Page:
Valerian I, October 253 - c. June 260 A.D.

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Pietas in traditional Latin usage expressed a complex, highly valued Roman virtue; a man or woman with pietas respected his or her responsibilities to the gods, family, other people and entities (such as the state), and understood his or her place in society with respect to others.
RS64723. Silver antoninianus, RIC V-1 219 (Viminacium), RSC IV 155, Gbl MIR 1563a, Cunetio 818 (8 spec.), SRCV III 9956, Hunter IV - (p. xxxviii), VF, toned, porous, reverse off center, edge cracks, weight 3.007 g, maximum diameter 23.7 mm, die axis 180o, Antioch (Antakya, Turkey) mint, c. 254 - 255 A.D.; obverse IMP C P LIC VALERIANVS P F AVG, radiate and draped bust right; reverse PIETATI AVGG (to the piety of our two emperors), Pietas standing left, long scepter in right hand, leaning with left elbow on short column; $45.00 (39.60)


Kingdom of Naples, Robert of Anjou (the Wise), 1309 - 1343 A.D.

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Robert of Anjou, known as Robert the Wise, was King of Naples, titular King of Jerusalem, Count of Provence and Forcalquier from 1309 to 1343, and the central figure of Italian politics of his time.
ME68463. Billon denaro, MEC Italy III 718 - 719, Biaggi 1637, MIR Napoli 29, aVF, nice green patina, slightly wavy and crowded flan, light scratches, weight 0.476 g, maximum diameter 16.0 mm, die axis 180o, Naples mint, 1309 - 1343 A.D.; obverse + ROBERTU DEI GRA, four lis around center, upper lis at center of heraldic label; reverse + IERL ET SICIL' REX, cross potent; $45.00 (39.60)


Armenian Kingdom, Tigranes V (Herodian Tigranes I), c. 6 - 12 A.D.

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"The reign of Tigranes V has generally been described as uneventful; his coins are similarly unremarkable. They do not commemorate any historical or military events but merely copy designs common to the Seleucid and autonomous city coinage of Mesopotamia, Syria, and Phoenicia. The standing Herakles/Vahagn, which was employed extensively by Tigranes the Great (CCA, 99-103), would have had particular appeal for the Phoenician population, as well as the Armenian." -- Frank L. Kovacs in "Tigranes IV, V, and VI: New Attributions"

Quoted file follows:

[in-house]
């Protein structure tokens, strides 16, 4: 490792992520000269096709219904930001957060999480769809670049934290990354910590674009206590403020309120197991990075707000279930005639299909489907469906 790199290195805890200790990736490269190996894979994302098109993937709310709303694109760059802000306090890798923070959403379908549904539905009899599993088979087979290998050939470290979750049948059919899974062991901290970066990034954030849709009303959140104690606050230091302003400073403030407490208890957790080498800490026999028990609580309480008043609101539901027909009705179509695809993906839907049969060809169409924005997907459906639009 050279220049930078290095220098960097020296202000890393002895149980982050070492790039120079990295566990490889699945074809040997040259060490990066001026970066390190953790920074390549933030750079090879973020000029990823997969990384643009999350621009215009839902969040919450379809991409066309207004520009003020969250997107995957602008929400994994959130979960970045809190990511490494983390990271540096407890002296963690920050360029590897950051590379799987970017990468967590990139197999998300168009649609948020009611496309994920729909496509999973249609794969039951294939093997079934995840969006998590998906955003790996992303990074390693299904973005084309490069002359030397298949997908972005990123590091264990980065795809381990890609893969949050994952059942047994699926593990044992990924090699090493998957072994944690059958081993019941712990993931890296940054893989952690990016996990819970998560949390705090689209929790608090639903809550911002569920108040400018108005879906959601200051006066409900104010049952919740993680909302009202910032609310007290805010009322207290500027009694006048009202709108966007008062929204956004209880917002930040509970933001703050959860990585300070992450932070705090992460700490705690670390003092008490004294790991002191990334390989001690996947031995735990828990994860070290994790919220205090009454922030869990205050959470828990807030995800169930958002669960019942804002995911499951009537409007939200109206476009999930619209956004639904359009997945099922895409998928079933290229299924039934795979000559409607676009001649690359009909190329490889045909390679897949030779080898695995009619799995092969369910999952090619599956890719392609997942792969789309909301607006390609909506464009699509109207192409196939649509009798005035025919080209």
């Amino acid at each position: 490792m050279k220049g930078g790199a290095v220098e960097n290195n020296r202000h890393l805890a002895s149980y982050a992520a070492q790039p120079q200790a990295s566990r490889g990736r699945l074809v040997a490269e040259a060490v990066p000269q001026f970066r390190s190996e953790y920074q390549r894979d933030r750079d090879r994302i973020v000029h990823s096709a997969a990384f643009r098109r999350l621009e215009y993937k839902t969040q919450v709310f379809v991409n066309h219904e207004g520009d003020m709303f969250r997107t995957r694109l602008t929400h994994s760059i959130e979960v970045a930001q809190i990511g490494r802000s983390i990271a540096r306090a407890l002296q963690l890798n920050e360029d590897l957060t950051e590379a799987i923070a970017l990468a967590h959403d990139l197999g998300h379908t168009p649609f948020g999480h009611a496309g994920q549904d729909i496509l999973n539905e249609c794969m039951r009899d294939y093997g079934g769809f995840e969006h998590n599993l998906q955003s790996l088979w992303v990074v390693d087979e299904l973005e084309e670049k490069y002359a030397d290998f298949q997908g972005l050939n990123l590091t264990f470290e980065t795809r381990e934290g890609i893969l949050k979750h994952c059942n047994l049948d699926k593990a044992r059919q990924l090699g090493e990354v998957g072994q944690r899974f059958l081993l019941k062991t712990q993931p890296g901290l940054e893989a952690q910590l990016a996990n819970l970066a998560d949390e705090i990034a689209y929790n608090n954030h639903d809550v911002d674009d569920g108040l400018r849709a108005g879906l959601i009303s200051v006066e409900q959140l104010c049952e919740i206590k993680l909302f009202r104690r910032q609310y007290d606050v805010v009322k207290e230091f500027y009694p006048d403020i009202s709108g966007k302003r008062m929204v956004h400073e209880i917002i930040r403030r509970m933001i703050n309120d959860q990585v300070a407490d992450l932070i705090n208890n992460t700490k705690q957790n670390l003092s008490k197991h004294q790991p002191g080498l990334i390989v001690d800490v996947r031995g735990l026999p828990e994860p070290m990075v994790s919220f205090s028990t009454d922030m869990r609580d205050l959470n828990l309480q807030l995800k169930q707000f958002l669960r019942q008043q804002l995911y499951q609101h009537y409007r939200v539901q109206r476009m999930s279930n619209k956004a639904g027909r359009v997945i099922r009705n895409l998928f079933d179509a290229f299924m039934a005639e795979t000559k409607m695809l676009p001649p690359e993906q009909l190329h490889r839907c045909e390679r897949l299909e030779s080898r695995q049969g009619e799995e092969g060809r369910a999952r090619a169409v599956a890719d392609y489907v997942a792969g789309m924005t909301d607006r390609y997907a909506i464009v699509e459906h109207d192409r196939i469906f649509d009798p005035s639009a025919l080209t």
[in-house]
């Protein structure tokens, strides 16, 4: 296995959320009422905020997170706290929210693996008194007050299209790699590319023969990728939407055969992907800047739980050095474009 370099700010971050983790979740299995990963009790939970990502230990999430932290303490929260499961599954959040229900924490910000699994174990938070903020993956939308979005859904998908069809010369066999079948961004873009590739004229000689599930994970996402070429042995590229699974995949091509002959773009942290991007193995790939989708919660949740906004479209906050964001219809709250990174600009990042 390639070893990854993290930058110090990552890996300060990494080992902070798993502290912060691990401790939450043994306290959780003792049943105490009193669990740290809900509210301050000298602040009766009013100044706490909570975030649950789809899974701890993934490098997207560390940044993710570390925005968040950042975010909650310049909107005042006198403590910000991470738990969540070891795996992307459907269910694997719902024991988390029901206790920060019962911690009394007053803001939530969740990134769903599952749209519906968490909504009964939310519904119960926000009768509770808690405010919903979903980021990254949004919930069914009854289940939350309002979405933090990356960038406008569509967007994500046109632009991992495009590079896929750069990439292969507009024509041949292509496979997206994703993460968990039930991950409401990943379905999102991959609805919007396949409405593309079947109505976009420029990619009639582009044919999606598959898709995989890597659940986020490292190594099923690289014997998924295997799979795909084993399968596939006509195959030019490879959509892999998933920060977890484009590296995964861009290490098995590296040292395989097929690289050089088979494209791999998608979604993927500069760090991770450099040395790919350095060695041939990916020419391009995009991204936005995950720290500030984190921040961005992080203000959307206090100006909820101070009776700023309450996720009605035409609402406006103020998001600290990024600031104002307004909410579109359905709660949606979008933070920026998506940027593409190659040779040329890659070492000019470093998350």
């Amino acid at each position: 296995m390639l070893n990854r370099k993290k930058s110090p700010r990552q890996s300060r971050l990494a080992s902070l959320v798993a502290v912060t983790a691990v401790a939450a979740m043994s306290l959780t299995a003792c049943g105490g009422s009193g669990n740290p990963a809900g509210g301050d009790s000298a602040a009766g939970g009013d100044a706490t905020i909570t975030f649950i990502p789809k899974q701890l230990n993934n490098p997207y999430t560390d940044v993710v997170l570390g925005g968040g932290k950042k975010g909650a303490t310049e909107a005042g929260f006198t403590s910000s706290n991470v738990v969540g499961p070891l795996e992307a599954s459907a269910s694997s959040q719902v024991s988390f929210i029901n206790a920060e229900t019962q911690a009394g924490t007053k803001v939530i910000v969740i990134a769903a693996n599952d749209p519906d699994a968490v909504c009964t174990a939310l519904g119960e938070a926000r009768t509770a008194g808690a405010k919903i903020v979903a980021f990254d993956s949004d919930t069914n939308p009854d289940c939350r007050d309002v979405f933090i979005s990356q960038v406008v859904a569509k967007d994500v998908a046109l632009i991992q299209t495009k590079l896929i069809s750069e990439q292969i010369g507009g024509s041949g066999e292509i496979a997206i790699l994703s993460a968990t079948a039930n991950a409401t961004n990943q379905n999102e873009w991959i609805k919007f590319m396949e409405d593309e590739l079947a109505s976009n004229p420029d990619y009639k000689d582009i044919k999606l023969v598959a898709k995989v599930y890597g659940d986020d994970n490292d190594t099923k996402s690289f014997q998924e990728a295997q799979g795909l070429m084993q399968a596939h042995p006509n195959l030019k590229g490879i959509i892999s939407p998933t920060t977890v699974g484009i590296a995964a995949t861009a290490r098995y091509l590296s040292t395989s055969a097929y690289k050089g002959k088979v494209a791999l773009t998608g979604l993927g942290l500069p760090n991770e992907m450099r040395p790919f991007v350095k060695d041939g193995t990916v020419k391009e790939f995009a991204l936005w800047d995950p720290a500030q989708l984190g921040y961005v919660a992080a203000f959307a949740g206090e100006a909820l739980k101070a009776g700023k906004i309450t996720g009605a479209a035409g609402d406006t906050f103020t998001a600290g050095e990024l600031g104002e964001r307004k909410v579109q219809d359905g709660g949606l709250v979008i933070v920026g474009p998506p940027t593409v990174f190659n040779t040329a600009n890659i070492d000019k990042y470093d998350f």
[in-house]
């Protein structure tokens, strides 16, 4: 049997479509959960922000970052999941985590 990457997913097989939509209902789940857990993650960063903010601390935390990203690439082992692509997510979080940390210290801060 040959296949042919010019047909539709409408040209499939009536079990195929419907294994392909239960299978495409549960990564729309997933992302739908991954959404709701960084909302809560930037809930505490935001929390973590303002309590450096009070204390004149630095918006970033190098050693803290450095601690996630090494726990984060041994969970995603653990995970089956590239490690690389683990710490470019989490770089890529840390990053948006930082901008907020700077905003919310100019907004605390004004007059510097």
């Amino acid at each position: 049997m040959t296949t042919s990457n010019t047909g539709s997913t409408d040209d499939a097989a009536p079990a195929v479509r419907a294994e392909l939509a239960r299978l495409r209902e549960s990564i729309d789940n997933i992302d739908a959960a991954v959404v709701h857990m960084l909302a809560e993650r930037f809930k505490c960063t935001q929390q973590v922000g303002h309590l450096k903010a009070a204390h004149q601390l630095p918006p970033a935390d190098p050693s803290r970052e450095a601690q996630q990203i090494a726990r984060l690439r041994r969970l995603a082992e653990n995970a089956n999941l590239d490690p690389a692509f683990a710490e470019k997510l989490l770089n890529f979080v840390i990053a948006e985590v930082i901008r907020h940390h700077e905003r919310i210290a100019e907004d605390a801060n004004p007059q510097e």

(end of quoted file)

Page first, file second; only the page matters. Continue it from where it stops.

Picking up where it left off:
SH66376. Bronze two chalkoi, Kovacs AJN 20 6, Nercessian ACV 159 (Tigranes IV), Bedoukian CCA 154 (same), aF, weight 4.718 g, maximum diameter 17.5 mm, die axis 45o, Damascus(?) mint, 8 - 5 B.C.; obverse heavily bearded head of Tigranes IV right, wearing Armenian tiara with five points, surrounded by dotted pearls, adorned with star; reverse BAΣIΛEΩC TIΓPANOY MEΓAΛOY, Herakles standing slightly left, nude, right hand resting on grounded club, Nemean lion skin draped on left arm; rare; $45.00 (39.60)


Larissa, Thessaly, Greece, 380 - 337 B.C.

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The horse was an appropriate symbol of Thessaly, a land of plains, which was well-known for its horses.
GB67674. Bronze chalkous, BCD Thessaly 1171.2; cf. BCD Thessaly II 392.1-3; Rogers Thessaly 297 corr.; BMC Thessaly p. 32, 92; SNG Cop -, VF, weight 1.855 g, maximum diameter 14.2 mm, die axis 0o, Larissa mint, 380 - 337 B.C.; obverse head of nymph Larissa right, her hair rolled up around her head, wearing triple-drop pendant earring; reverse ΛAPIΣ/AIΩN, crouching horse left, about to roll, bent right foreleg; $45.00 (39.60)


Kingdom of Naples and Sicily, Conrad II (Conradin), King of Jerusalem and Sicily, 1254 - 1258

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Conrad II in Sicily was officially Conrad III in Jerusalem but was called "the Younger" or "the Boy," and most often the diminutive "Conradin." Conradin was an infant when he assumed the throne. Manfred his regent, although only about 18 years old, acted loyally and with vigor in the execution of his trust. However, upon a false rumor of Conradin's death, Manfred was crowned king 1258 and refused to abdicate when the rumor was proved false. Pope Clement IV defeated and killed Manfred. At age 16, Conradin was defeated and beheaded by Charles of Anjou, ending the legitimate Hohenstaufen line.
ME70458. Billon denaro, MIR 10 310 (R3), MEC Italy III 590, Biaggi 482 var. (no R at end of reverse legend), Spahr 166, VF, centered, weight 0.764 g, maximum diameter 15.9 mm, die axis 0o, Brindisi mint, 1254 - 1258; obverse + CSECVNDVS, crowned eagle facing with head left; reverse + IER ET SICIL'R, cross patte, pellet in second and third quarters; rare; $45.00 (39.60)




  



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Under $50